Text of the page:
Face/Off (1997)

Only John Woo could have made “Face/Off” as much fun as it is, managing to override the central implausibility of its over-the-top storyline to deliver a masterful, classy potboiler that shouldn’t work at all. This wasn’t the acclaimed Chinese action director’s American debut (I believe that was 1993’s “Hard Target”), but it has the excitement and wide-eyed wonder of a talented novice being handed the keys to the kingdom: Every shot captures the energy of Woo’s barely contained excitement about making a big-budget studio epic, which has the impact of making the camera his biggest star. That being said, there’s a lot of competition for that title: Whenever they’re onscreen, both John Travolta and Nicolas Cage strut and preen like nothing could be more fun, whether it’s together or separate, or as each other. When they switch roles (in the most thrillingly ludicrous and hysterically campy B-movie plot development imaginable), they do so with infectious glee. Travolta, in particular, seems to be relishing the opportunity to go for high camp, and his performance here reminds you of his movie-star charisma and the caliber he brings when given the right material. From a structural perspective, Woo’s narrative development is distinctly symbolic, using a variety of visual cues to supplement the emotional nuance and significance missing from Mike Werb and Michael Colleary’s rudimentary screenplay, which gives the movie a fluid, ephemeral atmosphere that’s thrillingly unexpected in a big-budget mainstream studio picture.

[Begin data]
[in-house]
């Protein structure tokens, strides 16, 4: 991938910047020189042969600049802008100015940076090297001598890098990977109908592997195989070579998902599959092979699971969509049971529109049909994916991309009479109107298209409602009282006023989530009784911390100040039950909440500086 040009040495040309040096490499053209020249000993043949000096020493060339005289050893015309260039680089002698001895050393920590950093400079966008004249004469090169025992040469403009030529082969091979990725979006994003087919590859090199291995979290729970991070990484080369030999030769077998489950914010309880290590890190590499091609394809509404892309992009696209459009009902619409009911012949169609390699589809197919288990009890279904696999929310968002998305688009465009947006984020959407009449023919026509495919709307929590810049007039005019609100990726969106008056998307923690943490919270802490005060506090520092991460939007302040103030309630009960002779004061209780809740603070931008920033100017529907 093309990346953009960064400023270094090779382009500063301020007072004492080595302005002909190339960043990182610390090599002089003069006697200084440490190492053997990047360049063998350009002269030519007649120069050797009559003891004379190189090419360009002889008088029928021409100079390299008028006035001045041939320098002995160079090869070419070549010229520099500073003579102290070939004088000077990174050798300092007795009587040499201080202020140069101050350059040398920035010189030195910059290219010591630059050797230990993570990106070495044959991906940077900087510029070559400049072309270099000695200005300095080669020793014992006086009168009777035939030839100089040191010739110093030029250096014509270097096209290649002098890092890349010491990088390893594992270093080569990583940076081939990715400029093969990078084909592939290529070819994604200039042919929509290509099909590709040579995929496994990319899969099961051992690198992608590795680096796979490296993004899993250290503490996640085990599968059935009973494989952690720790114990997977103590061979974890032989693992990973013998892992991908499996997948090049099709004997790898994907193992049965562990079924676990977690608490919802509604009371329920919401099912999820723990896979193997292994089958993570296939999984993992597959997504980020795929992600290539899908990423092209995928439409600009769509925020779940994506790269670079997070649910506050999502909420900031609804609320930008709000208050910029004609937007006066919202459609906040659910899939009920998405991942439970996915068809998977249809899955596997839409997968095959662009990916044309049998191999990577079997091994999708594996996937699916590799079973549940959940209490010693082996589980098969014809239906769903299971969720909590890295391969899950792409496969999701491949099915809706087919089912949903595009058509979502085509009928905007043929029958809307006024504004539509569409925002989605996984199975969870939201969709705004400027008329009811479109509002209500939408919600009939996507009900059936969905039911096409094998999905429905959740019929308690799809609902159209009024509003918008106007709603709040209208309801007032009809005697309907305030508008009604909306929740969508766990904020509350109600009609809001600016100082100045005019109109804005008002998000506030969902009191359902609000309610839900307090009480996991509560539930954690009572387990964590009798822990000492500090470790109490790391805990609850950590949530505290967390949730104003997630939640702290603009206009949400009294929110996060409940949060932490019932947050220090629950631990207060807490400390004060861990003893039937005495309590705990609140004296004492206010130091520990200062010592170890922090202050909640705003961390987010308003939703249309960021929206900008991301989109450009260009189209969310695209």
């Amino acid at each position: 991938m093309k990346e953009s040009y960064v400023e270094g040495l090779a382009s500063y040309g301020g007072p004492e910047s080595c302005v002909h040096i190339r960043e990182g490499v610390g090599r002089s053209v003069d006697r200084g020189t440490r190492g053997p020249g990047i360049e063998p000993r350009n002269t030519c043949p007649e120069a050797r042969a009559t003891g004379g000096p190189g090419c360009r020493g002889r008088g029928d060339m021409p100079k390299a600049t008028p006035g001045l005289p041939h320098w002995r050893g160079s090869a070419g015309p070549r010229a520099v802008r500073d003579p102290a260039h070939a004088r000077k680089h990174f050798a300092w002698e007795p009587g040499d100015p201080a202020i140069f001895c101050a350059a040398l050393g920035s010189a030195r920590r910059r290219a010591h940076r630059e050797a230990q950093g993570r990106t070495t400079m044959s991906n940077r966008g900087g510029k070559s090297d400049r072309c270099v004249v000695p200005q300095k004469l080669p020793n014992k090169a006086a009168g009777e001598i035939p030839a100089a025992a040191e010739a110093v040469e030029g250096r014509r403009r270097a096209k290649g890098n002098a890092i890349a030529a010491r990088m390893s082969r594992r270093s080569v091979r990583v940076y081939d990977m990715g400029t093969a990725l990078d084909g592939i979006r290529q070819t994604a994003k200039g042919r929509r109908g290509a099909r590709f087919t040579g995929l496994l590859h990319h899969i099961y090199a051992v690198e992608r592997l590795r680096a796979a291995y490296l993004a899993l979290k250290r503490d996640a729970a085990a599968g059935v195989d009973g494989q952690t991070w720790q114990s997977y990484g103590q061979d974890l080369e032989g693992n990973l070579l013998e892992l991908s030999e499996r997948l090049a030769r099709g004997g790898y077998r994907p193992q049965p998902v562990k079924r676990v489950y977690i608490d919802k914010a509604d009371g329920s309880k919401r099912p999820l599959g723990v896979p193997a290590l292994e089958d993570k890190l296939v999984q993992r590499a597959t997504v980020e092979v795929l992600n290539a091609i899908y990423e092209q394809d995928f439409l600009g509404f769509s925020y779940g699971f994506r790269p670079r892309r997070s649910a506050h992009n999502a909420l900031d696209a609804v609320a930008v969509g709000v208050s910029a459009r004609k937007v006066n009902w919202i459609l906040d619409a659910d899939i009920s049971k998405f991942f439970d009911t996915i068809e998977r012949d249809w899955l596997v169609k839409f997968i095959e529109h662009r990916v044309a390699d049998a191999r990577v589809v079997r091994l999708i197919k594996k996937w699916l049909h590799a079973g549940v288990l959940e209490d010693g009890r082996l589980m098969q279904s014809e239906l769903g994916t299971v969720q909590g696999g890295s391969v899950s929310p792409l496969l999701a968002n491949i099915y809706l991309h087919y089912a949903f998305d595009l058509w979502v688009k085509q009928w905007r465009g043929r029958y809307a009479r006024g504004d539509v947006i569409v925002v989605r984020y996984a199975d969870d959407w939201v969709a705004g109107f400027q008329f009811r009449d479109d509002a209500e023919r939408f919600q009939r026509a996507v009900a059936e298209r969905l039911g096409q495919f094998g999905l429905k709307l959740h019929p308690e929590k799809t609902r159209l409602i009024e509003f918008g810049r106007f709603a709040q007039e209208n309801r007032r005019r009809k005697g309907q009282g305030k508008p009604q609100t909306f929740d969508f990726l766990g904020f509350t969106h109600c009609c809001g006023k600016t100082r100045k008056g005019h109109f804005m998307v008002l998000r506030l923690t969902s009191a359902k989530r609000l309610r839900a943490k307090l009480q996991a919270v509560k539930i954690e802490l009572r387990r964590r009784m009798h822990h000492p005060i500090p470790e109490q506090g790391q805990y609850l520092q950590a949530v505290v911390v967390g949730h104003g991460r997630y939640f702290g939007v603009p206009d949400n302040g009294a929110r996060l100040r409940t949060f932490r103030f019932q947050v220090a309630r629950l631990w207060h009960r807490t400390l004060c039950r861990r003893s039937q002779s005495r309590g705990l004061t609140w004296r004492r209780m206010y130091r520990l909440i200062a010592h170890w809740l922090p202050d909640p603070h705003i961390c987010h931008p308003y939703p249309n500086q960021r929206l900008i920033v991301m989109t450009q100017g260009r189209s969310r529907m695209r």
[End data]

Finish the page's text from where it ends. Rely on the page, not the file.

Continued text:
Rating: ★★★★ (out of 5)

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